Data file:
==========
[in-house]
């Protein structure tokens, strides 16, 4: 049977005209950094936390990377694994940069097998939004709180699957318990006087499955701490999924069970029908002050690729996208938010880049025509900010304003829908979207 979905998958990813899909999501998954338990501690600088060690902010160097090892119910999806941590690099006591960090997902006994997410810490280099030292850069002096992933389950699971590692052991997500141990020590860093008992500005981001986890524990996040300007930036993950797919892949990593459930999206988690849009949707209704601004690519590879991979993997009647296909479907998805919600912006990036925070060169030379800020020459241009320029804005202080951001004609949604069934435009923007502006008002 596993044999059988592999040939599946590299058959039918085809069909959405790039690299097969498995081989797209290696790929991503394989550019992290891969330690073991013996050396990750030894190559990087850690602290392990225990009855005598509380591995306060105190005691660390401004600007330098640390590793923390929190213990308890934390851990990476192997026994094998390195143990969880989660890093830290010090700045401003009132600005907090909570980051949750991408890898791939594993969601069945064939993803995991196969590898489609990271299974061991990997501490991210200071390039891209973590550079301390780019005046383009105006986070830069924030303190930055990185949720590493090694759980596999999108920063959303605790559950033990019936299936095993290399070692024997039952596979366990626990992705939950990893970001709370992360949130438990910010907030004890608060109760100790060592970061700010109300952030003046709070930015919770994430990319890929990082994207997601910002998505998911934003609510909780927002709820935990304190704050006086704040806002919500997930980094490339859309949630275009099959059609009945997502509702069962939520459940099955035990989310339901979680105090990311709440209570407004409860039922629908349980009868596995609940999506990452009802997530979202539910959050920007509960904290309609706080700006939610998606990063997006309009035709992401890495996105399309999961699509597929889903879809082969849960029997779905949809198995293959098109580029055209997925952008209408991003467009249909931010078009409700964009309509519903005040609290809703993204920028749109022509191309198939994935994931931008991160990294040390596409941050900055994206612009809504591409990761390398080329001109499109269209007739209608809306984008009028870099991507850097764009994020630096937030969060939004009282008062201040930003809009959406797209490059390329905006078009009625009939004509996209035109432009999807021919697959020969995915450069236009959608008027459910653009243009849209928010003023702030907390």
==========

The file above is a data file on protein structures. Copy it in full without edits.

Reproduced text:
[in-house]
């Protein structure tokens, strides 16, 4: 049977005209950094936390990377694994940069097998939004709180699957318990006087499955701490999924069970029908002050690729996208938010880049025509900010304003829908979207 979905998958990813899909999501998954338990501690600088060690902010160097090892119910999806941590690099006591960090997902006994997410810490280099030292850069002096992933389950699971590692052991997500141990020590860093008992500005981001986890524990996040300007930036993950797919892949990593459930999206988690849009949707209704601004690519590879991979993997009647296909479907998805919600912006990036925070060169030379800020020459241009320029804005202080951001004609949604069934435009923007502006008002 596993044999059988592999040939599946590299058959039918085809069909959405790039690299097969498995081989797209290696790929991503394989550019992290891969330690073991013996050396990750030894190559990087850690602290392990225990009855005598509380591995306060105190005691660390401004600007330098640390590793923390929190213990308890934390851990990476192997026994094998390195143990969880989660890093830290010090700045401003009132600005907090909570980051949750991408890898791939594993969601069945064939993803995991196969590898489609990271299974061991990997501490991210200071390039891209973590550079301390780019005046383009105006986070830069924030303190930055990185949720590493090694759980596999999108920063959303605790559950033990019936299936095993290399070692024997039952596979366990626990992705939950990893970001709370992360949130438990910010907030004890608060109760100790060592970061700010109300952030003046709070930015919770994430990319890929990082994207997601910002998505998911934003609510909780927002709820935990304190704050006086704040806002919500997930980094490339859309949630275009099959059609009945997502509702069962939520459940099955035990989310339901979680105090990311709440209570407004409860039922629908349980009868596995609940999506990452009802997530979202539910959050920007509960904290309609706080700006939610998606990063997006309009035709992401890495996105399309999961699509597929889903879809082969849960029997779905949809198995293959098109580029055209997925952008209408991003467009249909931010078009409700964009309509519903005040609290809703993204920028749109022509191309198939994935994931931008991160990294040390596409941050900055994206612009809504591409990761390398080329001109499109269209007739209608809306984008009028870099991507850097764009994020630096937030969060939004009282008062201040930003809009959406797209490059390329905006078009009625009939004509996209035109432009999807021919697959020969995915450069236009959608008027459910653009243009849209928010003023702030907390």